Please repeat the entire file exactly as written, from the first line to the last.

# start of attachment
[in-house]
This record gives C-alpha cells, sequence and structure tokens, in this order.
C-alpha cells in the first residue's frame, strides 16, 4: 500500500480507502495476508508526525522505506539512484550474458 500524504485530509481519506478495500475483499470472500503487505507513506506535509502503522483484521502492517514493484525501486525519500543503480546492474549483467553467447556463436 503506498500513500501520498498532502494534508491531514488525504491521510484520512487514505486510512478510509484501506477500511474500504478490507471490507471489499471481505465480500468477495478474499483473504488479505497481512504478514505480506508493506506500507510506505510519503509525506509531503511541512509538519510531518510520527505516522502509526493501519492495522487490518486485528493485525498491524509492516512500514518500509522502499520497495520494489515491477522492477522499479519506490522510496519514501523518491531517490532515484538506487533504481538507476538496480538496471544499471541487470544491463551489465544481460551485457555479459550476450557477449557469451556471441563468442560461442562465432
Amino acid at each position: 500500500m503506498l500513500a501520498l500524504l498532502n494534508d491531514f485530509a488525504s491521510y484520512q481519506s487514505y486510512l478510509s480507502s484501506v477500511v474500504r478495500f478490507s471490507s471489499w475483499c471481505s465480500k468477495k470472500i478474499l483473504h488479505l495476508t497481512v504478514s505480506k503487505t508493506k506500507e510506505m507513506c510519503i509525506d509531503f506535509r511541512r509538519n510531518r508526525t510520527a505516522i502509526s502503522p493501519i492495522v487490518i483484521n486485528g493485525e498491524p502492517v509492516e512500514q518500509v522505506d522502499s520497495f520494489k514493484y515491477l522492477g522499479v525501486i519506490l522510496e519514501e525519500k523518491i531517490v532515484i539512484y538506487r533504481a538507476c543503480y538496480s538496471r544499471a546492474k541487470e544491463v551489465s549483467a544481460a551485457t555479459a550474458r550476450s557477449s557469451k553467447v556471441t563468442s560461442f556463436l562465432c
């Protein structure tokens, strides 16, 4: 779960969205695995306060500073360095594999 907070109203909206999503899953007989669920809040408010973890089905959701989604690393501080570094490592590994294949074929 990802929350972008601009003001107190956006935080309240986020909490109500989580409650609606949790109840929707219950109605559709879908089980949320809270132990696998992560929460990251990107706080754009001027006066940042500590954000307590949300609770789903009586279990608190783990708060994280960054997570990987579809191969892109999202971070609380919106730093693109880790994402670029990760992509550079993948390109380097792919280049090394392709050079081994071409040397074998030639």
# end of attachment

[in-house]
This record gives C-alpha cells, sequence and structure tokens, in this order.
C-alpha cells in the first residue's frame, strides 16, 4: 500500500480507502495476508508526525522505506539512484550474458 500524504485530509481519506478495500475483499470472500503487505507513506506535509502503522483484521502492517514493484525501486525519500543503480546492474549483467553467447556463436 503506498500513500501520498498532502494534508491531514488525504491521510484520512487514505486510512478510509484501506477500511474500504478490507471490507471489499471481505465480500468477495478474499483473504488479505497481512504478514505480506508493506506500507510506505510519503509525506509531503511541512509538519510531518510520527505516522502509526493501519492495522487490518486485528493485525498491524509492516512500514518500509522502499520497495520494489515491477522492477522499479519506490522510496519514501523518491531517490532515484538506487533504481538507476538496480538496471544499471541487470544491463551489465544481460551485457555479459550476450557477449557469451556471441563468442560461442562465432
Amino acid at each position: 500500500m503506498l500513500a501520498l500524504l498532502n494534508d491531514f485530509a488525504s491521510y484520512q481519506s487514505y486510512l478510509s480507502s484501506v477500511v474500504r478495500f478490507s471490507s471489499w475483499c471481505s465480500k468477495k470472500i478474499l483473504h488479505l495476508t497481512v504478514s505480506k503487505t508493506k506500507e510506505m507513506c510519503i509525506d509531503f506535509r511541512r509538519n510531518r508526525t510520527a505516522i502509526s502503522p493501519i492495522v487490518i483484521n486485528g493485525e498491524p502492517v509492516e512500514q518500509v522505506d522502499s520497495f520494489k514493484y515491477l522492477g522499479v525501486i519506490l522510496e519514501e525519500k523518491i531517490v532515484i539512484y538506487r533504481a538507476c543503480y538496480s538496471r544499471a546492474k541487470e544491463v551489465s549483467a544481460a551485457t555479459a550474458r550476450s557477449s557469451k553467447v556471441t563468442s560461442f556463436l562465432c
């Protein structure tokens, strides 16, 4: 779960969205695995306060500073360095594999 907070109203909206999503899953007989669920809040408010973890089905959701989604690393501080570094490592590994294949074929 990802929350972008601009003001107190956006935080309240986020909490109500989580409650609606949790109840929707219950109605559709879908089980949320809270132990696998992560929460990251990107706080754009001027006066940042500590954000307590949300609770789903009586279990608190783990708060994280960054997570990987579809191969892109999202971070609380919106730093693109880790994402670029990760992509550079993948390109380097792919280049090394392709050079081994071409040397074998030639």